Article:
Some Support from "The Economist" on US Criminal Justice

Readers who were interested in my recent "United States of Punishment" blog essay may be interested to know that the British newsmagazine The Economist has an article that supports my harsh criticisms of the US criminal justice system. The article is called, "Rough justice in America: Too many laws, too many prisoners," with the sub-heading, "Never in the civilised world have so many been locked up for so little."

The article is from the July 22nd 2010 Economist, with link at

The article contains some very significant statistics that you may want to copy down and save for future reference, if you are at all interested in the state of our justice system. To quote one section which relays some of these stats,

"Justice is harsher in America than in any other rich country. Between 2.3m and 2.4m Americans are behind bars, roughly one in every 100 adults. If those on parole or probation are included, one adult in 31 is under “correctional” supervision. As a proportion of its total population, America incarcerates five times more people than Britain, nine times more than Germany and 12 times more than Japan. Overcrowding is the norm. Federal prisons house 60% more inmates than they were designed for. State lock-ups are only slightly less stuffed.

"The system has three big flaws, say criminologists. First, it puts too many people away for too long. Second, it criminalises acts that need not be criminalised. Third, it is unpredictable. Many laws, especially federal ones, are so vaguely written that people cannot easily tell whether they have broken them.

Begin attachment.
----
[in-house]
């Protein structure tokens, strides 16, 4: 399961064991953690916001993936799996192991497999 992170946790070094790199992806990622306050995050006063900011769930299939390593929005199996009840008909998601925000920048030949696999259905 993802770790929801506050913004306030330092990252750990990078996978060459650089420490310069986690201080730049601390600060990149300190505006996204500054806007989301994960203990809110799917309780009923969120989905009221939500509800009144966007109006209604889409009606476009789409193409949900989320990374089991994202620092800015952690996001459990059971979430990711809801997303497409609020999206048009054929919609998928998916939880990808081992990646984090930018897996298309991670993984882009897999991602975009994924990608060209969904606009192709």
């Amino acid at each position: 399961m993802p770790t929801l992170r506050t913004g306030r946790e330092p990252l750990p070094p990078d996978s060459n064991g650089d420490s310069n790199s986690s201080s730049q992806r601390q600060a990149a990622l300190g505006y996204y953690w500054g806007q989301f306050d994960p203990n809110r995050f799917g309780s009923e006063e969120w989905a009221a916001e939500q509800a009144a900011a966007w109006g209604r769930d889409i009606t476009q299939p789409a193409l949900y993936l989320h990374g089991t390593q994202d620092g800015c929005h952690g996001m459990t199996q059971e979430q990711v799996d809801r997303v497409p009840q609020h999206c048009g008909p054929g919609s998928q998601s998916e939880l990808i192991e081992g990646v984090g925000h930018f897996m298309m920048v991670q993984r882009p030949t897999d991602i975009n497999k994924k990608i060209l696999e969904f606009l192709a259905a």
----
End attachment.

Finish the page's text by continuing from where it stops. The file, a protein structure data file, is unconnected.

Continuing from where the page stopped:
"In 1970 the proportion of Americans behind bars was below one in 400, compared with today’s one in 100. Since then, the voters, alarmed at a surge in violent crime, have demanded fiercer sentences. Politicians have obliged. New laws have removed from judges much of their discretion to set a sentence that takes full account of the circumstances of the offence. Since no politician wants to be tarred as soft on crime, such laws, mandating minimum sentences, are seldom softened. On the contrary, they tend to get harder."

Once again, the article is from the July 22nd 2010 Economist, with link at

I am gratified to find some support for my own concerns in The Economist, as this is not some far-left or ultra-liberal publication. Often, the magazine has conservative views that I disagree with, but I always appreciate that the views are presented with intelligence and wit.

Our prison situation is indeed out of control: fiscally wasteful, humanly destructive, and socially counterproductive. Intelligent people on the left and the right are both starting to see this, but making any change is sure to be extremely difficult, because the criminal justice-prison system--the "war on drugs" and all the rest of it--has become a profitable industry with many vested interests, not unlike the military-industrial complex that that old lefty Eisenhower warned Americans about.

Bipolar Explorer.......on foot

Day 12 on Lithium with one dose increase so far. I’m at home for the weekend to ‘suck it and see’ so to speak.

It’s gone well so far but I discovered that my hands are still too shaky to pluck my own eyebrows, drink with one hand or eat soup which doesn’t help with the torturous insatiable hunger. I’ve woken every morning for days with a headache and have leg cramps; I’m tired all the time and have barely moved from the sofa. I’ve kind of got used to being a bit of a wreck mentally but these physical impediments upset me.

And how is my mental health? Well, going to the local shop, five minutes walk away, makes my heart beat faster and my hands shake even more. I would prefer the safety and cover of driving to the shop but that is out of the question for the time being. (more on that later)

I’ve spent the weekend actively not navel-gazing, replacing thinking with trashy TV and so far it’s worked………..most of the time.